Through all the talk this summer of a new homelessness crisis in New York City— from media reports of rampant homelessness to rising vagrant-related 311 calls and a police union’s politically charged viral “quality of life” campaign — the official numbers stuck to their story: Street homelessness, according to New York City’s Point-In-Time (PIT) Homeless Outreach Population Estimate (HOPE), decreased five percent from 2014 to 3,182 in 2015, and is down from 4,395 a decade ago.
So which is to be believed: the HOPE data or the photographs, media reports, and complaints? Actual glimpses into the local street homeless population show a far more complex and obscure reality, one that many argue is critically underrepresented and misunderstood by snapshot efforts like HOPE or public perception.
New York, like cities across the U.S., is federally required to count street homelessness through the United States Department of Housing and Urban Development’s (HUD) PIT Counts. They are a prerequisite for participating in HUD’s Continuum of Care (CoC) program— a network of local and nonprofit organizations that deliver and organize services to local homeless populations —or to apply and compete for billions of dollars in HUD Homeless Assistance grants.
After HUD launched its first national PIT count in 1983, New York soon became a pioneer—along with Philadelphia, it was one of the first cities to require the collection of client-level data from local homeless shelters. Today, HUD regards New York’s HOPE count as a “gold standard,” because, among other factors, it is held annually instead of biannually — the minimum HUD requirement — and employs a “shadow count” in which decoys are placed in canvass areas to test each tally’s accuracy.
And like all PIT counts around the nation, New York’s HOPE’s results are pivotal to federal policy. PIT numbers are the basis for HUD’s Annual Homeless Assessment Report to Congress, and were the premise for the federal government’s “Opening Doors”2010 strategic plan to prevent chronic homelessness, the first ever of its kind.
Yet HOPE is known as much for its praise as it is for rebukes over its methodology. A lot of the criticisms however, are about features that HUD, not the city, imposes—like that requirement to hold the count only during one night at the end of January, instead of during the summer when many argue there is more street homelessness, and to disqualify any homeless person who says he is doubled up or couch surfing on the night of the count.
Benjamin Charvat, the New York Department of Homeless Services’ (DHS) Deputy Commissioner for Policy and Planning, dismisses the widespread criticisms of HOPE as a misunderstanding of the point and scope of the count.
“The reasons we don’t do the PIT count in the winter is both because of the HUD requirement and because it is the most accurate count of the most vulnerable – the people who have nowhere else go to as opposed to those who can find short-term or temporary housing.”
But it is this circumscribed scope that leads many to attribute a certain arbitrariness to PIT numbers — numbers that, despite being obtained through a consistent methodology, only ranged from 2,328 to 4,395 over the past decade and don’t readily correlate to economic trends, like recessions, or to the local homeless shelter population numbers.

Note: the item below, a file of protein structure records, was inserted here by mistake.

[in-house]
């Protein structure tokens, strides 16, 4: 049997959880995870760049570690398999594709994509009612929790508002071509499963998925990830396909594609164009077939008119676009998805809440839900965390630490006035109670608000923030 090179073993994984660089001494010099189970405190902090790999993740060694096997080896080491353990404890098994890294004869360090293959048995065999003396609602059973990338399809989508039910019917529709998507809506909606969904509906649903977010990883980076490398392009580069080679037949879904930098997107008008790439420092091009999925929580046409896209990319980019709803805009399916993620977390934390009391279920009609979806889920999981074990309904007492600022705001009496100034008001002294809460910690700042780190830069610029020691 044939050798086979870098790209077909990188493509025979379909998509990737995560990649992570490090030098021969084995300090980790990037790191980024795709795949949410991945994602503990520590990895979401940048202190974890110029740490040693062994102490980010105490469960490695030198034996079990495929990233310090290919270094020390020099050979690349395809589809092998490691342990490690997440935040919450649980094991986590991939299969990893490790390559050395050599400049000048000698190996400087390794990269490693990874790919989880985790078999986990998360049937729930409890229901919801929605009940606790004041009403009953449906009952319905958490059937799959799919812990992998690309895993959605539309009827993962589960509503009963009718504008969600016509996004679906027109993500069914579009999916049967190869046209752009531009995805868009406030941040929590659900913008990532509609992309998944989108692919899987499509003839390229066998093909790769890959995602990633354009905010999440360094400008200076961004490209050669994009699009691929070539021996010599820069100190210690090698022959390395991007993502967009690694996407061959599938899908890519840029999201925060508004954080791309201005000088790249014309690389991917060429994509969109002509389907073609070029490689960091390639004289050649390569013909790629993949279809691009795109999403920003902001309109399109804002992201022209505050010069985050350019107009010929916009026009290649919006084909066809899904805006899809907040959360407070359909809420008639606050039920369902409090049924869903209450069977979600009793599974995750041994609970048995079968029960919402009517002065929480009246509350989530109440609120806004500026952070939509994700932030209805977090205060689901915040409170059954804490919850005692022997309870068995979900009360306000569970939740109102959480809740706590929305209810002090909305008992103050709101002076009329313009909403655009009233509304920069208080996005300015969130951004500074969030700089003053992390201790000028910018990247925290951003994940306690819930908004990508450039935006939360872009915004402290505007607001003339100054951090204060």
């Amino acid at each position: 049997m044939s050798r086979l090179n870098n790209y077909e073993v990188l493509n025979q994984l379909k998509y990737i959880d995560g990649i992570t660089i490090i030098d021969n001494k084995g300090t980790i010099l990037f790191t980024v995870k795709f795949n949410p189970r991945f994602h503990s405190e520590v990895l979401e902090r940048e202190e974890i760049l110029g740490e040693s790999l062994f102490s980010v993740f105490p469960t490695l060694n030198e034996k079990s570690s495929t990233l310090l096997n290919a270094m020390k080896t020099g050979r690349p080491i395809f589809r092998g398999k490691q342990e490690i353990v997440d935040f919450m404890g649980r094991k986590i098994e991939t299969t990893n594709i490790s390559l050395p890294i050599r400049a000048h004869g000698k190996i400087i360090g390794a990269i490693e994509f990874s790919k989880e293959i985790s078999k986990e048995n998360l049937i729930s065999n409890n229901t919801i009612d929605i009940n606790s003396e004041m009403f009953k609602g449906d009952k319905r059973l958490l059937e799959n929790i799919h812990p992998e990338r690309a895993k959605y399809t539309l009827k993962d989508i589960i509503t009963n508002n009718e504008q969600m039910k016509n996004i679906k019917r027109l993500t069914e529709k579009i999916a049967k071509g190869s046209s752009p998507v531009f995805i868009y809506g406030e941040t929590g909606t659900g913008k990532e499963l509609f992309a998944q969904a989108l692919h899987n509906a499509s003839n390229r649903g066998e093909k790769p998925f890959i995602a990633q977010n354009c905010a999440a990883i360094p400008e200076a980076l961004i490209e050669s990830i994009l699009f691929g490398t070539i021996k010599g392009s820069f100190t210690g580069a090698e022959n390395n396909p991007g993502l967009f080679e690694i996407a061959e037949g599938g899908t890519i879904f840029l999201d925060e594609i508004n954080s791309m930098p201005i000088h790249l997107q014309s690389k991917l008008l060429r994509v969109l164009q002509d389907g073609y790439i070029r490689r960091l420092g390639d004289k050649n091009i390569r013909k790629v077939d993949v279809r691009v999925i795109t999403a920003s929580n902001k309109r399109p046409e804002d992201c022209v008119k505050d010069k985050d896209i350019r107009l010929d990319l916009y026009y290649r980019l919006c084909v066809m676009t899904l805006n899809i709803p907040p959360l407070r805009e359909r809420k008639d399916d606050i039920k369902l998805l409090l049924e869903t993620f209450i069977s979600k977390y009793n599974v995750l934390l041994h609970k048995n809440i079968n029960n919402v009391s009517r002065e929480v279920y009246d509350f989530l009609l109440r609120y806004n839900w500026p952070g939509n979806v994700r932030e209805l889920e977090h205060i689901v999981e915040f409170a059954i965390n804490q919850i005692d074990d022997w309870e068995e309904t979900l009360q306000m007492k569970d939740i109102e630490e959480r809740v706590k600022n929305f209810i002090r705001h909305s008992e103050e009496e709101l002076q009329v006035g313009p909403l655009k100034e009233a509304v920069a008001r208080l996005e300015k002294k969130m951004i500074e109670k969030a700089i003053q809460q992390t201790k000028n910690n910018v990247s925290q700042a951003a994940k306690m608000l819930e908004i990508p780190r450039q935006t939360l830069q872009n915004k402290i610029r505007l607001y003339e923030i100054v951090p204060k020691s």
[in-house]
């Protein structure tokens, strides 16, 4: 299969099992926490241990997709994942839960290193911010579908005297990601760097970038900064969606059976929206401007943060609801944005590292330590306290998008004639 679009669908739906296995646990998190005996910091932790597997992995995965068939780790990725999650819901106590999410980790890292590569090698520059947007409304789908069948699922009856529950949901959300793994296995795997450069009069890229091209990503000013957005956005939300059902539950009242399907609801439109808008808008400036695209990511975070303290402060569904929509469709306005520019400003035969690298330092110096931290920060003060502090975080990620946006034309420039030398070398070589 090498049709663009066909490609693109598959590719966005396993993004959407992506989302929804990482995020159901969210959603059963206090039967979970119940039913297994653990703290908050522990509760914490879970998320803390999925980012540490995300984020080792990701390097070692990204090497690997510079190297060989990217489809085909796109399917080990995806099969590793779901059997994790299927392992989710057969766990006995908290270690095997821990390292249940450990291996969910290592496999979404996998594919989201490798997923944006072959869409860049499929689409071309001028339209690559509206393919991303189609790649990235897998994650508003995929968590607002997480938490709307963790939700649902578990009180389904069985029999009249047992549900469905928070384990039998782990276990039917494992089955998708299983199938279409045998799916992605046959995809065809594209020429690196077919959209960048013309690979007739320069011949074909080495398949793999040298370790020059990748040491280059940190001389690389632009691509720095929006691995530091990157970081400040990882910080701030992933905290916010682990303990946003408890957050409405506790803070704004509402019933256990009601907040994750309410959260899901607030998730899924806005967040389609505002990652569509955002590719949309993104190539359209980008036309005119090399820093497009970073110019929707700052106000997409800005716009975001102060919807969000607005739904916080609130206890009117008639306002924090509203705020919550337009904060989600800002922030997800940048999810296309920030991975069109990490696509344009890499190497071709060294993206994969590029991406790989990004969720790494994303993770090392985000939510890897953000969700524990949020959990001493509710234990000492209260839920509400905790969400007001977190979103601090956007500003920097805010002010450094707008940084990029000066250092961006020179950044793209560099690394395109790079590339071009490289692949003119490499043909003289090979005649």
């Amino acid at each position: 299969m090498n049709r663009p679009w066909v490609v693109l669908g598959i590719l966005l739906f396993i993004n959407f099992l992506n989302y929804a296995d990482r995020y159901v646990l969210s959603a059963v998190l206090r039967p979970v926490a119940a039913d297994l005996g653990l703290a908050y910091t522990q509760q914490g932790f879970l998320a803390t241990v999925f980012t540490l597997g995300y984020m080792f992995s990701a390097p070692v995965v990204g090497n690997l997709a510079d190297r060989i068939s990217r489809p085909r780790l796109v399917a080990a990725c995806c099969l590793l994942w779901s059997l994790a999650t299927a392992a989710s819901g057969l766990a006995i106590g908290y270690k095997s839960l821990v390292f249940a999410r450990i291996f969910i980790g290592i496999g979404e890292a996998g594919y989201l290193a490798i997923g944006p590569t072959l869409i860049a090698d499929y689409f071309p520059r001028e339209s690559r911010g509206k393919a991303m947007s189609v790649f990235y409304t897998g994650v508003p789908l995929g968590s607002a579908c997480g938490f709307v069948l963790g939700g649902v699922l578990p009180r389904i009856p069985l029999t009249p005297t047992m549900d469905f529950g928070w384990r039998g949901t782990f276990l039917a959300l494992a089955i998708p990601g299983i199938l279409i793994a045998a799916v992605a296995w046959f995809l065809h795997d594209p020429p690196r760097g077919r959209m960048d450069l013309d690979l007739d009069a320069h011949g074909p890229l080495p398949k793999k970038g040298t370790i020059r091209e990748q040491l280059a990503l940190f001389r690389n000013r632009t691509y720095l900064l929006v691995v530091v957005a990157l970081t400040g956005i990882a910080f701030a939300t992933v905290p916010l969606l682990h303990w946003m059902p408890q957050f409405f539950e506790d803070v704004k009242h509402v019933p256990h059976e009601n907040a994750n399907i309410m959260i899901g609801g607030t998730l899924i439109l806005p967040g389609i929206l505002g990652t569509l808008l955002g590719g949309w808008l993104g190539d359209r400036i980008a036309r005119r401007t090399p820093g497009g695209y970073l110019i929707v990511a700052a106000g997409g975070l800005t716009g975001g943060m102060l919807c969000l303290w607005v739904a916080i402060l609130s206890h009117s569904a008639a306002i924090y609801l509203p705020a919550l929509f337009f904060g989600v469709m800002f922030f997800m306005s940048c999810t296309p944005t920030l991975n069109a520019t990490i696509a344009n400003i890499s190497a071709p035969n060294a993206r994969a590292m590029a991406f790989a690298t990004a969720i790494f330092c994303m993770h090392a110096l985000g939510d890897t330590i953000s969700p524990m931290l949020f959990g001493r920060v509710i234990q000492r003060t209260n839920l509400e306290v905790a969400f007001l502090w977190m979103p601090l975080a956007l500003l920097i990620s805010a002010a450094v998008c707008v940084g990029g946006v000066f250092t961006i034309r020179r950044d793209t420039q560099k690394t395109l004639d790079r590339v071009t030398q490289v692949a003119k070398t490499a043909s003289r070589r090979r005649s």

The Kids Aren’t Alright
The arbitrary nature of PIT counts is especially clear when one looks at DHS’s efforts in recent years to count a particularly elusive and vulnerable group, homeless youth.
The demographic was the focus of the U.S. Interagency Council on Homelessness, the U.S. Department of Health and Human Services, and HUD, which in 2013 jointly launched a Youth Count, a pilot program designed to access and develop effective methods to count street homelessness among youth aged 13 to 24 across nine communities, including New York.
The local Youth Count 2013 required HOPE canvassers to document the age of those surveyed and opened 14 Department of Youth and Community Development (DYCD)-funded drop-in youth shelters during the same night as HOPE, where youths could fill out a 27-question survey in exchange for MTA Metrocards and food. Of the 182 participants who dropped in, only 132 met the HUD definition of homelessness. (Another 128 youth were counted by the separate HOPE survey).
The numbers of homeless youth documented by the 2013 effort were far smaller than the only other statistic known to have been generated on the population— the Coalition for Homeless Youth’s 2007 count, which enumerated 945 homeless youth and estimated at least 2,841 city-wide. It involved canvassing over many days during daylight hours in summer months and expanding the definition of homelessness to include the temporarily sheltered, like couch surfers.
The great discrepancy between the figures on homeless youth, says James Bolas, Executive Director at The Coalition for Homeless Youth, belie the reliability of PIT numbers. “I would seriously be skeptical of any cases of youth homelessness that doubled from 2012 to 2013 or dropped from around 3,000 in 2008 to 128 in 2013.”
The problem with PIT counts stem from the fact that “youth are counted differently,” he explains. “They are much more mobile, especially in the middle of January and February during 10 p.m. to 4 a.m. when it’s cold — they are going to find, and they are going to negotiate, a place to stay. To count a transient and largely invisible population – invisible mainly due to self-preservation– well, you are not going to find it as easy.”